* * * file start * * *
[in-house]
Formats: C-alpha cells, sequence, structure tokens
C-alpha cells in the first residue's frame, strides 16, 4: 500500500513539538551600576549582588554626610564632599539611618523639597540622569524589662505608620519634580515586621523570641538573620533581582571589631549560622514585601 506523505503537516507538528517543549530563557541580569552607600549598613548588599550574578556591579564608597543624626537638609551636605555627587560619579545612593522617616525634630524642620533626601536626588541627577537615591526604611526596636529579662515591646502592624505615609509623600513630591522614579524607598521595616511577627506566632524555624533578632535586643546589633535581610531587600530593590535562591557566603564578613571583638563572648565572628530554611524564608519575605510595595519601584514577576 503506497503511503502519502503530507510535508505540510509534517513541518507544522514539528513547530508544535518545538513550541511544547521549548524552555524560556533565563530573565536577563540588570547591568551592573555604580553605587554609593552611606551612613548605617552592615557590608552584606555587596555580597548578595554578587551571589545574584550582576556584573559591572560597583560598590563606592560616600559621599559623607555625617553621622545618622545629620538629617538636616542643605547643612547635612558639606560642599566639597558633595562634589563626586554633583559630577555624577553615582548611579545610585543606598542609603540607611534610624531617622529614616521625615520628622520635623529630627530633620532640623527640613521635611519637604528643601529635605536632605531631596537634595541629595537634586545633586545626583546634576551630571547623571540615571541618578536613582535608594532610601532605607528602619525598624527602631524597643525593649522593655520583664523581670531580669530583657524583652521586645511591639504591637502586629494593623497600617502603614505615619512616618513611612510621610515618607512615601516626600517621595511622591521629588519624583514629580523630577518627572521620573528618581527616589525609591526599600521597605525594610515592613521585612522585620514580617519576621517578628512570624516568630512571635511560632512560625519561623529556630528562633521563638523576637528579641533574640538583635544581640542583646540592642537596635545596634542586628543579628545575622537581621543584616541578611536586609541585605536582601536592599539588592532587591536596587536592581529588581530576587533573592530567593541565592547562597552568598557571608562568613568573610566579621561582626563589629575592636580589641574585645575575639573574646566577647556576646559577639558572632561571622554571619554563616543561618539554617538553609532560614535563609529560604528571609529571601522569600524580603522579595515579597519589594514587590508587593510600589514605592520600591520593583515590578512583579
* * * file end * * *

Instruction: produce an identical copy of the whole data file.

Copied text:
[in-house]
Formats: C-alpha cells, sequence, structure tokens
C-alpha cells in the first residue's frame, strides 16, 4: 500500500513539538551600576549582588554626610564632599539611618523639597540622569524589662505608620519634580515586621523570641538573620533581582571589631549560622514585601 506523505503537516507538528517543549530563557541580569552607600549598613548588599550574578556591579564608597543624626537638609551636605555627587560619579545612593522617616525634630524642620533626601536626588541627577537615591526604611526596636529579662515591646502592624505615609509623600513630591522614579524607598521595616511577627506566632524555624533578632535586643546589633535581610531587600530593590535562591557566603564578613571583638563572648565572628530554611524564608519575605510595595519601584514577576 503506497503511503502519502503530507510535508505540510509534517513541518507544522514539528513547530508544535518545538513550541511544547521549548524552555524560556533565563530573565536577563540588570547591568551592573555604580553605587554609593552611606551612613548605617552592615557590608552584606555587596555580597548578595554578587551571589545574584550582576556584573559591572560597583560598590563606592560616600559621599559623607555625617553621622545618622545629620538629617538636616542643605547643612547635612558639606560642599566639597558633595562634589563626586554633583559630577555624577553615582548611579545610585543606598542609603540607611534610624531617622529614616521625615520628622520635623529630627530633620532640623527640613521635611519637604528643601529635605536632605531631596537634595541629595537634586545633586545626583546634576551630571547623571540615571541618578536613582535608594532610601532605607528602619525598624527602631524597643525593649522593655520583664523581670531580669530583657524583652521586645511591639504591637502586629494593623497600617502603614505615619512616618513611612510621610515618607512615601516626600517621595511622591521629588519624583514629580523630577518627572521620573528618581527616589525609591526599600521597605525594610515592613521585612522585620514580617519576621517578628512570624516568630512571635511560632512560625519561623529556630528562633521563638523576637528579641533574640538583635544581640542583646540592642537596635545596634542586628543579628545575622537581621543584616541578611536586609541585605536582601536592599539588592532587591536596587536592581529588581530576587533573592530567593541565592547562597552568598557571608562568613568573610566579621561582626563589629575592636580589641574585645575575639573574646566577647556576646559577639558572632561571622554571619554563616543561618539554617538553609532560614535563609529560604528571609529571601522569600524580603522579595515579597519589594514587590508587593510600589514605592520600591520593583515590578512583579